Explorer-I, officially known as Satellite 1958 Alpha, was the first United States Earth satellite and was sent aloft as part of the United States program for the International Geophysical Year 1957-1958. It was designed and built by the Jet Propulsion Laboratory (JPL) of the California Institute of Technology under the direction of Dr. William H. Pickering. The satellite instrumentation of Explorer-I was designed and built by Dr. James Van Allen of the State University of Iowa .
The satellite was launched from Cape Canaveral (now Kennedy Space Center) in Florida at 10:48pm EST on January 31, 1958, by the Jupiter-C vehicle.
The Jupiter-C has its origins in the United States Army's Project Orbiter in 1954. The project was canceled in 1955, however, when the decision was made to proceed with Project Vanguard.
Following the launch of the Soviet Sputnik I on October 4, 1957, ABMA was directed to proceed with the launching of a satellite using the Jupiter-C, which had already been flight-tested in nose-cone re-entry tests for the Jupiter IRBM (intermediate-range ballistic missile). Working closely together, ABMA and JPL completed the job of modifying the Jupiter-C and building the Explorer-I in 84 days.
Explorer I was equipped with a geiger counter for the purposes of detecting cosmic rays. Sometimes the instrumentation would report the expected cosmic-ray count (~30 counts per second) but sometimes it would show a peculiar 0 counts per second. The Iowa group (under Van Allen) noted that all of the 0 counts per second reports were from an altitude of 2000+ km over South America, while passes at 500 km would show the expected level of cosmic rays. After Explorer III, it was decided that the original geiger counter had been overwhelmed by strong radiation coming from a belt of charged particles trapped in space by the Earth's magnetic field. (see: Van Allen radiation belt)
The discovery of the Van Allen Belts by the Explorer satellites was considered to be one of the outstanding discoveries of the International Geophysical Year.
Explorer-I was placed in an orbit with a perigee of 360 kilometers (224 miles) and an apogee of 2520 kilometers (1575 miles) having a period of 114.9 minutes. Its total weight was 13.9 kilograms (30.7 pounds), of which 8.3 kilograms (18.3 pounds) were instrumentation. The instrument section at the front end of the satellite and the empty scaled-down fourth-stage rocket casing orbited as a single unit, spinning around its long axis at 750 revolutions per minute.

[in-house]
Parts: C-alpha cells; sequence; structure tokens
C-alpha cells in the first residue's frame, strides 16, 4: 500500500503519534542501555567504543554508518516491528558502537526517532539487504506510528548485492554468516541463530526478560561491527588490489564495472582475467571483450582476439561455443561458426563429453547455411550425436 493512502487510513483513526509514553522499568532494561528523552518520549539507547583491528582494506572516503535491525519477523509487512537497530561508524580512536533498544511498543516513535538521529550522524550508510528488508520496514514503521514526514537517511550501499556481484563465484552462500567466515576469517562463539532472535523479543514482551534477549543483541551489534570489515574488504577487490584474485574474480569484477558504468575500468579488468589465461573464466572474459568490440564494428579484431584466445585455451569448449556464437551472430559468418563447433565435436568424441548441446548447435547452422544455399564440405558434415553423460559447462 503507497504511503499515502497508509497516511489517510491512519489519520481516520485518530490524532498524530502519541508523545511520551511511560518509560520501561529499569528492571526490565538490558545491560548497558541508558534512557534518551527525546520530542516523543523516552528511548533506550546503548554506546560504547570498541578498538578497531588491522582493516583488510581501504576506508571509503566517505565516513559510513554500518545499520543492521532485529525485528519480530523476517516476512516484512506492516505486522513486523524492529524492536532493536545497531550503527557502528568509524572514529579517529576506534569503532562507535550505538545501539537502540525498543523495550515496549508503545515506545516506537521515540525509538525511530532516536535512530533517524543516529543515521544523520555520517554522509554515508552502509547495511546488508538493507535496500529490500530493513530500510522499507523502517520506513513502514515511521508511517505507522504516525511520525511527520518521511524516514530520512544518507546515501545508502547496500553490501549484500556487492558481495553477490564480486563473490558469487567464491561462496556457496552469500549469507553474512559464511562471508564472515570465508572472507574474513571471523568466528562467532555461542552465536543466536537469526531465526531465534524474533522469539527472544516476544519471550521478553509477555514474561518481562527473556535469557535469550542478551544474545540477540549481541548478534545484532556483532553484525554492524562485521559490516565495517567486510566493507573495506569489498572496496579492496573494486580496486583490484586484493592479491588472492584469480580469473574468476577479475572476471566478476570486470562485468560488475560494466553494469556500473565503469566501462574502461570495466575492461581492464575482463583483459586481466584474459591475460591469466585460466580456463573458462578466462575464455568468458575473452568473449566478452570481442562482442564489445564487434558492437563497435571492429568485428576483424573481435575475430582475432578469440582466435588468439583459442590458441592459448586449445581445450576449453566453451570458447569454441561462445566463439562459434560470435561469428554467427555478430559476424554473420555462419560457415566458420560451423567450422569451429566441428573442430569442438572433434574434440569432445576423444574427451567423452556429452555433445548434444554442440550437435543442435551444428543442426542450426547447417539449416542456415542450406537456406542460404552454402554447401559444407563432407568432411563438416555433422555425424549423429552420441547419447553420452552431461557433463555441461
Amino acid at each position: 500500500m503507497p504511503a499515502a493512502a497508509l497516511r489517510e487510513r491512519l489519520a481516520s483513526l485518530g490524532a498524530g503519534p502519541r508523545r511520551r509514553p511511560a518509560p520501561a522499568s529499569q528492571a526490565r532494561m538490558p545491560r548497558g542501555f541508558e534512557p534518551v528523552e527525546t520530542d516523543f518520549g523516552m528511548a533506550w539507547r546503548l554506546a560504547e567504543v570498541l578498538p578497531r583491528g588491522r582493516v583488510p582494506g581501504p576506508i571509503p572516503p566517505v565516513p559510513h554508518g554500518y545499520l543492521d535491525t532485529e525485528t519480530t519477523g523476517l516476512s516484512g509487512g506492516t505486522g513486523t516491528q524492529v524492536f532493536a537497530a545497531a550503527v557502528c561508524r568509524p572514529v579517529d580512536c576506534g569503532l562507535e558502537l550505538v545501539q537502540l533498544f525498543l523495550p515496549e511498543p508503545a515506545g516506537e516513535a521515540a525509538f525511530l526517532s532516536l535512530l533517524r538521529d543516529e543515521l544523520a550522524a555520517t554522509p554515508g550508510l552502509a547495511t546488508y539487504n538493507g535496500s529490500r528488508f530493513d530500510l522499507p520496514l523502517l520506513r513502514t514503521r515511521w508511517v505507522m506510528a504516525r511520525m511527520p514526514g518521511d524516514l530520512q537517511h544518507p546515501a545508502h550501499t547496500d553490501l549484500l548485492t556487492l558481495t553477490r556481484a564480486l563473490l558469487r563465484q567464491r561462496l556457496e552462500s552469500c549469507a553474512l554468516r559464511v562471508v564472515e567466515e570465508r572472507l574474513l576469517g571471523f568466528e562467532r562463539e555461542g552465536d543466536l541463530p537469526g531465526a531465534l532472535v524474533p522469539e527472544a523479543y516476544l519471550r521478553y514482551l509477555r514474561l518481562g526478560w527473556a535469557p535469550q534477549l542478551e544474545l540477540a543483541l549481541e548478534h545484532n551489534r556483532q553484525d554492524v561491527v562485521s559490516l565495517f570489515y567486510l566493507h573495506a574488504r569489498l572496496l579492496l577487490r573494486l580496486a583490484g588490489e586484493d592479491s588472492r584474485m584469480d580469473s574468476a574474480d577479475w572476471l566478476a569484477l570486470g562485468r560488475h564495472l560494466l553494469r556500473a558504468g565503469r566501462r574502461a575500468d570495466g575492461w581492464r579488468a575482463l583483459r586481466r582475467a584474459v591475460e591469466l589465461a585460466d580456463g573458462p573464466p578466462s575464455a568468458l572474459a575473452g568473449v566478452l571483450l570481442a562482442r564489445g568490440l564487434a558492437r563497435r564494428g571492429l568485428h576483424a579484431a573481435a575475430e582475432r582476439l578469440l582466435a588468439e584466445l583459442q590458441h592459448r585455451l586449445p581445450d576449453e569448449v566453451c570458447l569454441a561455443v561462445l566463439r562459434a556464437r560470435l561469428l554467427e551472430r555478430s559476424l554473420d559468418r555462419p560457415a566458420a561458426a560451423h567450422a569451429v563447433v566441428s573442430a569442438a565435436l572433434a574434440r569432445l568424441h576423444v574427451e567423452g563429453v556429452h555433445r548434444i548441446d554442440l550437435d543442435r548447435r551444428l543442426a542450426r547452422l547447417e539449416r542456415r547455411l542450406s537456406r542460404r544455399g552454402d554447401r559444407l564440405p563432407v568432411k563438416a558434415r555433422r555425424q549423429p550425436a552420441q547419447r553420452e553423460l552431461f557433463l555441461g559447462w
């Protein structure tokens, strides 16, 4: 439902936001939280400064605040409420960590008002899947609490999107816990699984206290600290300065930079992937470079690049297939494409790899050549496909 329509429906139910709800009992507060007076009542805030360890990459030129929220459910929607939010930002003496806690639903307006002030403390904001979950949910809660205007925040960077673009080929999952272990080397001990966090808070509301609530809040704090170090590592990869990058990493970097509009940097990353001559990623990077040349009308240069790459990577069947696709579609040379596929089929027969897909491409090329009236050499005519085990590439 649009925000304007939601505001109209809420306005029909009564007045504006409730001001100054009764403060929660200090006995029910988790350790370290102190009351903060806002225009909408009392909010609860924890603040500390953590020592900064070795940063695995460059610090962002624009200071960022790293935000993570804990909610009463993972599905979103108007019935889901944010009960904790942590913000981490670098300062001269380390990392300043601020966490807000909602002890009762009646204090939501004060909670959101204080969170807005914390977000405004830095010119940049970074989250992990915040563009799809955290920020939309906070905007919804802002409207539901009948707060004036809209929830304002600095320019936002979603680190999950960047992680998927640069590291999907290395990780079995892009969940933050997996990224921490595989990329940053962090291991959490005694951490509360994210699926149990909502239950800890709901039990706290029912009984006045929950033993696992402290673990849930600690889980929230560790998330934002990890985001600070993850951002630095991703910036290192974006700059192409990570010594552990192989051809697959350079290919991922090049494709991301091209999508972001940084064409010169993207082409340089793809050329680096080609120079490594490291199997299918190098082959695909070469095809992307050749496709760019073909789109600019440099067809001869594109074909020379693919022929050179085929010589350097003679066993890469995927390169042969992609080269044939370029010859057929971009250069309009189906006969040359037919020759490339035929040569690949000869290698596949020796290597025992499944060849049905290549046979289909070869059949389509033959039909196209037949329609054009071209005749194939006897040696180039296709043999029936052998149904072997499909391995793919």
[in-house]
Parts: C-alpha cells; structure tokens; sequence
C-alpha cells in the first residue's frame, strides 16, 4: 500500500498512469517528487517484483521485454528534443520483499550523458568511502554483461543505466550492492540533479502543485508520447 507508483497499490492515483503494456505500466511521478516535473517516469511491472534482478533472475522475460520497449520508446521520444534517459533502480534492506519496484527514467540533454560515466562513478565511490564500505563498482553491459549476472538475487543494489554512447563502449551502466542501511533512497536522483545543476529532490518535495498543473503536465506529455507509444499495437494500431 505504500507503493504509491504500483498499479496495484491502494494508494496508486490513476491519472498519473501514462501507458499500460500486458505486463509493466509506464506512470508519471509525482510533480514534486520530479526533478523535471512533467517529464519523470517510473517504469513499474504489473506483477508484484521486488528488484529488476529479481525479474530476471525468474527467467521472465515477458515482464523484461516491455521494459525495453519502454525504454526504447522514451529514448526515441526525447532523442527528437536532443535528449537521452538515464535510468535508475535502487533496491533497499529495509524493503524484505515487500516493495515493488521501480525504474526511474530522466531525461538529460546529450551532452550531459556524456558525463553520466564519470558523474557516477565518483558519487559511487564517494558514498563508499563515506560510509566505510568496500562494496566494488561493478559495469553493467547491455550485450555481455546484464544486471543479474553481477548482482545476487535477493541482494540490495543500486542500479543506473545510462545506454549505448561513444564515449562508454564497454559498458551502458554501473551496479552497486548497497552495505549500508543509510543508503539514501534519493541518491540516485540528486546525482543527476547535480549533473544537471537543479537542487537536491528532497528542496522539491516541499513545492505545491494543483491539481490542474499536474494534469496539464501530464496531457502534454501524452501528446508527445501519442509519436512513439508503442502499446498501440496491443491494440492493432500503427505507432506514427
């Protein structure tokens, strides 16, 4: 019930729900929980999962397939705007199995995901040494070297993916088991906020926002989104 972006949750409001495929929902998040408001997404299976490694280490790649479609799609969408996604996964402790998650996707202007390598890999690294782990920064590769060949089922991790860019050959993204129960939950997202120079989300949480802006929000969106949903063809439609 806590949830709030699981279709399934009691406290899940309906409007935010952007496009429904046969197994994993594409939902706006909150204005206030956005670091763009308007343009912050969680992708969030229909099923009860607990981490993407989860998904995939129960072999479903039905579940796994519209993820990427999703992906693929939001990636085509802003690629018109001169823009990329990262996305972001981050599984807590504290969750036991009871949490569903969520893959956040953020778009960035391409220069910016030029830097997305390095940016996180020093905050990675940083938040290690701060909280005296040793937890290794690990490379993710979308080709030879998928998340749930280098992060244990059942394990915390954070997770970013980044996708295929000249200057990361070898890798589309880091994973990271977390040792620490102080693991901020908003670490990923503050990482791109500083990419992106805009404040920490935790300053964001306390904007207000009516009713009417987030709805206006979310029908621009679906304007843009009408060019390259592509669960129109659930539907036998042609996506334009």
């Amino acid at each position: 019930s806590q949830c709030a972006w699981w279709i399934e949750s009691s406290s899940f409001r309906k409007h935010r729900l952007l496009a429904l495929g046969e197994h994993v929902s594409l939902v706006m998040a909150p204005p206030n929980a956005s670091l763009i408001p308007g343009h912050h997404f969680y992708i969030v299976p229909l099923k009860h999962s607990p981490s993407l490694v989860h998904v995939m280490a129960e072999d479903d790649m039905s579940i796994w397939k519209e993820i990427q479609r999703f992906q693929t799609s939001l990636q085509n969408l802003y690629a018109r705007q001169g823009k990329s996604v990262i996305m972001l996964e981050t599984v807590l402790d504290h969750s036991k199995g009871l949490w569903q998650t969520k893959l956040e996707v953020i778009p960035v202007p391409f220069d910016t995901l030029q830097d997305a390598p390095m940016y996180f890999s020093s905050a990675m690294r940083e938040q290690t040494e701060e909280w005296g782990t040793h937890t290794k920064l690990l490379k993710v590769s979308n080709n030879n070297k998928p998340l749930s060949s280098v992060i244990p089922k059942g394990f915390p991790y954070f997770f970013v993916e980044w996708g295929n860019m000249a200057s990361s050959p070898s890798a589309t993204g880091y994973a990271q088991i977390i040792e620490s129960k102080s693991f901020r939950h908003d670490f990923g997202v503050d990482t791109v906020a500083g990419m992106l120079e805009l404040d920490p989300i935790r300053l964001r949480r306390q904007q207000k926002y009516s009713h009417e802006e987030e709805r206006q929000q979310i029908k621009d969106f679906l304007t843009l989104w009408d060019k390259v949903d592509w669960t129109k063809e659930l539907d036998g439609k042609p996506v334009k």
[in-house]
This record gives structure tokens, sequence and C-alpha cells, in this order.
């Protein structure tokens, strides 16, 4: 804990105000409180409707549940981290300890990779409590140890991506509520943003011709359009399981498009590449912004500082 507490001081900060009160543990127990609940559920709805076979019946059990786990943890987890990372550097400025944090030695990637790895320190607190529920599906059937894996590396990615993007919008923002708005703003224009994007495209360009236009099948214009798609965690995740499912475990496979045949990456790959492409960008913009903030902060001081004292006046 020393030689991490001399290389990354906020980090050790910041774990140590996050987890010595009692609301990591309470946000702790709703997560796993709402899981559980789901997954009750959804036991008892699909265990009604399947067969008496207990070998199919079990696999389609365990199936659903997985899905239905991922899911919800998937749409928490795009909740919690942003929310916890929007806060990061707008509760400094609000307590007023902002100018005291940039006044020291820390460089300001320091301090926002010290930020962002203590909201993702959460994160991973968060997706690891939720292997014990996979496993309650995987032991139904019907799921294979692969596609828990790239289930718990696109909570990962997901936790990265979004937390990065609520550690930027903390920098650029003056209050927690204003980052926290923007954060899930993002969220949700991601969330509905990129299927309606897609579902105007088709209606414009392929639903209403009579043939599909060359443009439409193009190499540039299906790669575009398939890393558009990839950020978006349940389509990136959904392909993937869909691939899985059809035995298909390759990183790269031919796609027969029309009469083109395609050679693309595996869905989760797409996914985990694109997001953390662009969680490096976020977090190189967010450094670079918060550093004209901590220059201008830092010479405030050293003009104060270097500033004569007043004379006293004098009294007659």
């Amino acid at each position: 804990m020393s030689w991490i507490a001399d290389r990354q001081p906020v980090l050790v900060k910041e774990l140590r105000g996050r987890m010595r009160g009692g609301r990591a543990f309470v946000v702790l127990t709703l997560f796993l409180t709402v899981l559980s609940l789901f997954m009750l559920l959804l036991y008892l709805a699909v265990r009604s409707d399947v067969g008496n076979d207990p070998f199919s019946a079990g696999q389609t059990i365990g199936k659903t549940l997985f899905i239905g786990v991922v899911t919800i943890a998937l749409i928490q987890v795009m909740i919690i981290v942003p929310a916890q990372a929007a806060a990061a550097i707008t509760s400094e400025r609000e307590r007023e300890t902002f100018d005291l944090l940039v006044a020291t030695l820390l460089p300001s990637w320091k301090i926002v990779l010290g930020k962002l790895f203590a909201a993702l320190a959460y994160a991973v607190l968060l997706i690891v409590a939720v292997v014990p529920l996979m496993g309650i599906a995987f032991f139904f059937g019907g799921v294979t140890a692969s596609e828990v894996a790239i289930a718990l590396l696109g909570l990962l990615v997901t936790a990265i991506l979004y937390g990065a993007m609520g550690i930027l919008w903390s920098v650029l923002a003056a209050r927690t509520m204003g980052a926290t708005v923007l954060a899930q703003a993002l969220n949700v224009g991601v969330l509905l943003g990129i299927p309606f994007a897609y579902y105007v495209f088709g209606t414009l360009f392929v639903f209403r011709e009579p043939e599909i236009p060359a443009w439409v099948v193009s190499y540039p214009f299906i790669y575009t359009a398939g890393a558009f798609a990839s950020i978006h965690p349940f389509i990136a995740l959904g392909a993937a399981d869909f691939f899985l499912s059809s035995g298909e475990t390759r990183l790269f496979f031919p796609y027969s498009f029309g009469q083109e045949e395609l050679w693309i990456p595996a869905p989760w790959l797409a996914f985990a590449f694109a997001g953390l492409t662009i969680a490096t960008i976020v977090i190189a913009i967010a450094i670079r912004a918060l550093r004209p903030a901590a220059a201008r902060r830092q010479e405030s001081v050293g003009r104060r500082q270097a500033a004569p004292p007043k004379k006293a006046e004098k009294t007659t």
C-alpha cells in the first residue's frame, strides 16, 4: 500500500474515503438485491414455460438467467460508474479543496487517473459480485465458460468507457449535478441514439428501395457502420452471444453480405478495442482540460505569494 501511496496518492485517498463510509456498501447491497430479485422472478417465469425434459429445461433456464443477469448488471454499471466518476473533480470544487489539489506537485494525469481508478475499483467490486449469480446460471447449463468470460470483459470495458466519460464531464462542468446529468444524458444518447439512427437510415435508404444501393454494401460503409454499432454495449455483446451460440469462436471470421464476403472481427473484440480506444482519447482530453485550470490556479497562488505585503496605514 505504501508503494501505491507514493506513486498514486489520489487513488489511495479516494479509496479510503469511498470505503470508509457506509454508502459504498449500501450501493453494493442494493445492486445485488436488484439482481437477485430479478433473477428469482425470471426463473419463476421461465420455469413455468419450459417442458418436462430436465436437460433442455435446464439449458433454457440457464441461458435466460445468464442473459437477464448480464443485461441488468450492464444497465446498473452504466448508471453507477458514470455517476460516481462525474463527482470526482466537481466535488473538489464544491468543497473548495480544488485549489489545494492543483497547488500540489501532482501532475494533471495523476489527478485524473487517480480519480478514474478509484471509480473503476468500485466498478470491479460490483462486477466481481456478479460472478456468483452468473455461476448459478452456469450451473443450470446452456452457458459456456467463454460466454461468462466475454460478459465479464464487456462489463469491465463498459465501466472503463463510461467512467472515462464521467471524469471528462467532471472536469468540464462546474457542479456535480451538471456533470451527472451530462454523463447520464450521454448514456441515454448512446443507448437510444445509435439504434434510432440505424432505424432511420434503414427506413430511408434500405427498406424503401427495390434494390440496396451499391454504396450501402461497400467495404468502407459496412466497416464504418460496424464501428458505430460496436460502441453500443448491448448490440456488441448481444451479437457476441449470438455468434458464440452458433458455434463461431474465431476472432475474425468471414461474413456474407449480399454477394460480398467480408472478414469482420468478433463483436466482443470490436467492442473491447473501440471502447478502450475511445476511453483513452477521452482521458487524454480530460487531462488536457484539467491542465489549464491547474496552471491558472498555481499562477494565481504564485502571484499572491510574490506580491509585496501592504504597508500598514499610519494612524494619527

Instrumentation consisted of a cosmic-ray detection package, an internal temperature sensor, three external temperature sensors, a nose-cone temperature sensor, a micrometeorite impact microphone, and a ring of micrometeorite erosion gauges. Data from these instruments were transmitted to the ground by a 60-milliwatt transmitter operating on 108.03 megahertz and a 10-milliwatt transmitter operating on 108.00 MHz.
Transmitting antennas consisted of two fibreglass slot antennas in the body of the satellite itself and four flexible whips forming a turnstile antenna. The rotation of the satellite about its long axis kept the flexible whips extended.
The external skin of the instrument section was painted in alternate strips of white and dark green to provide passive temperature control of the satellite. The proportions of the light and dark strips were determined by studies of shadow-sunlight intervals based on firing time, trajectory, orbit, and inclination.
Electrical power was provided by nickel-cadmium chemical batteries that made up approximately 40 percent of the payload weight. These provided power that operated the high power transmitter for 31 days and the low-power transmitter for 105 days.
Because of the limited space available and the requirements for low weight, the Explorer-I instrumentation was designed and built with simplicity and high reliability in mind. It was completely successful.
Explorer I ceased transmission of data on May 23, 1958, when its batteries died, but remained in orbit for more than 12 years. It made a fiery reentry over the Pacific Ocean on March 31, 1970. Explorer I was the first of the long-running Explorer program, which as of March 2000 has launched 78 Explorer probes.
The identically-constructed flight backup of Explorer I is currently located in the Smithsonian Institution's National Air and Space Museum, Milestones of Flight Gallery.